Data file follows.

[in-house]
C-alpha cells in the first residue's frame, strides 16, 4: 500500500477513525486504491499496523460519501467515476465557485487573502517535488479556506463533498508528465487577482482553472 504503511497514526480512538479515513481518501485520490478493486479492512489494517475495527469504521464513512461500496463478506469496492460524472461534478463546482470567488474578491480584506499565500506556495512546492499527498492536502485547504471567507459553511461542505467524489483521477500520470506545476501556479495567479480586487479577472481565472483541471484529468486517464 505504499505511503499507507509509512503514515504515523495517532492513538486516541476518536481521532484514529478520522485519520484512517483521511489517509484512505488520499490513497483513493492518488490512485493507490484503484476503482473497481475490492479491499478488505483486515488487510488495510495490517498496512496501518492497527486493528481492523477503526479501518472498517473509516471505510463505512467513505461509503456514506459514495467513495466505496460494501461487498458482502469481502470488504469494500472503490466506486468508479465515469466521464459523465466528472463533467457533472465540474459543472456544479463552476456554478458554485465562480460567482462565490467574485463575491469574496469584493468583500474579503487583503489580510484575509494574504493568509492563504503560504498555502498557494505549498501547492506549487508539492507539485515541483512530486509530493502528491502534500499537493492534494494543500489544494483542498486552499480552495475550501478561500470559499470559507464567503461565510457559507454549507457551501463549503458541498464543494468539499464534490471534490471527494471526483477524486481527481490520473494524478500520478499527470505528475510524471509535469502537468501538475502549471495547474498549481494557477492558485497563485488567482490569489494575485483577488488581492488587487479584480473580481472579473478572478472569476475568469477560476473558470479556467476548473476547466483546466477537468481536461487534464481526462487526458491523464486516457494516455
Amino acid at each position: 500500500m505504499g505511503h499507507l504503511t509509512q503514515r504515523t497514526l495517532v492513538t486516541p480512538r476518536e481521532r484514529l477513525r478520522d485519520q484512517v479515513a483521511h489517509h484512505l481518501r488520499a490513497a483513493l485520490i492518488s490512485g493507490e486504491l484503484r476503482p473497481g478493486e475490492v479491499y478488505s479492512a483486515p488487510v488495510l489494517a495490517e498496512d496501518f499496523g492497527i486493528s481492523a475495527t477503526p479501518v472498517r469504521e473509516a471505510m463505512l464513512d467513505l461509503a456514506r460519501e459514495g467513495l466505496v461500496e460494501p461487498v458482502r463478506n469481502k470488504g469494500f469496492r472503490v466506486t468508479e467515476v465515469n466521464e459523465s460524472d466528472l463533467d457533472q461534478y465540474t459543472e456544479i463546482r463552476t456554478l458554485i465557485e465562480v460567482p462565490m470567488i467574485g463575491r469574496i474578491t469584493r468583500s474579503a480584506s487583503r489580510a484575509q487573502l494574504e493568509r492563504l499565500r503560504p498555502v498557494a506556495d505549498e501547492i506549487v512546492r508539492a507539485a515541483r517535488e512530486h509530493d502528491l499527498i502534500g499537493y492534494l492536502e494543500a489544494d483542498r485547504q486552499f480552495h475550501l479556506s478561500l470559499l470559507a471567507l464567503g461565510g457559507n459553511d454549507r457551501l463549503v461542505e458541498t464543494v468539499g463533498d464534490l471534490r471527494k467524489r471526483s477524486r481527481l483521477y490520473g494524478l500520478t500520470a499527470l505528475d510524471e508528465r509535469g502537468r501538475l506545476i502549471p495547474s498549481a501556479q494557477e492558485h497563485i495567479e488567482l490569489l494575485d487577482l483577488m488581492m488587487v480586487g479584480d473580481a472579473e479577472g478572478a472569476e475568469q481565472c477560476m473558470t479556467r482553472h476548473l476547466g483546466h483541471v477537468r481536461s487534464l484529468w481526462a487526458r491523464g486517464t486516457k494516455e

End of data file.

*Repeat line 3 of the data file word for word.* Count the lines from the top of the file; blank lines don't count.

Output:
Amino acid at each position: 500500500m505504499g505511503h499507507l504503511t509509512q503514515r504515523t497514526l495517532v492513538t486516541p480512538r476518536e481521532r484514529l477513525r478520522d485519520q484512517v479515513a483521511h489517509h484512505l481518501r488520499a490513497a483513493l485520490i492518488s490512485g493507490e486504491l484503484r476503482p473497481g478493486e475490492v479491499y478488505s479492512a483486515p488487510v488495510l489494517a495490517e498496512d496501518f499496523g492497527i486493528s481492523a475495527t477503526p479501518v472498517r469504521e473509516a471505510m463505512l464513512d467513505l461509503a456514506r460519501e459514495g467513495l466505496v461500496e460494501p461487498v458482502r463478506n469481502k470488504g469494500f469496492r472503490v466506486t468508479e467515476v465515469n466521464e459523465s460524472d466528472l463533467d457533472q461534478y465540474t459543472e456544479i463546482r463552476t456554478l458554485i465557485e465562480v460567482p462565490m470567488i467574485g463575491r469574496i474578491t469584493r468583500s474579503a480584506s487583503r489580510a484575509q487573502l494574504e493568509r492563504l499565500r503560504p498555502v498557494a506556495d505549498e501547492i506549487v512546492r508539492a507539485a515541483r517535488e512530486h509530493d502528491l499527498i502534500g499537493y492534494l492536502e494543500a489544494d483542498r485547504q486552499f480552495h475550501l479556506s478561500l470559499l470559507a471567507l464567503g461565510g457559507n459553511d454549507r457551501l463549503v461542505e458541498t464543494v468539499g463533498d464534490l471534490r471527494k467524489r471526483s477524486r481527481l483521477y490520473g494524478l500520478t500520470a499527470l505528475d510524471e508528465r509535469g502537468r501538475l506545476i502549471p495547474s498549481a501556479q494557477e492558485h497563485i495567479e488567482l490569489l494575485d487577482l483577488m488581492m488587487v480586487g479584480d473580481a472579473e479577472g478572478a472569476e475568469q481565472c477560476m473558470t479556467r482553472h476548473l476547466g483546466h483541471v477537468r481536461s487534464l484529468w481526462a487526458r491523464g486517464t486516457k494516455e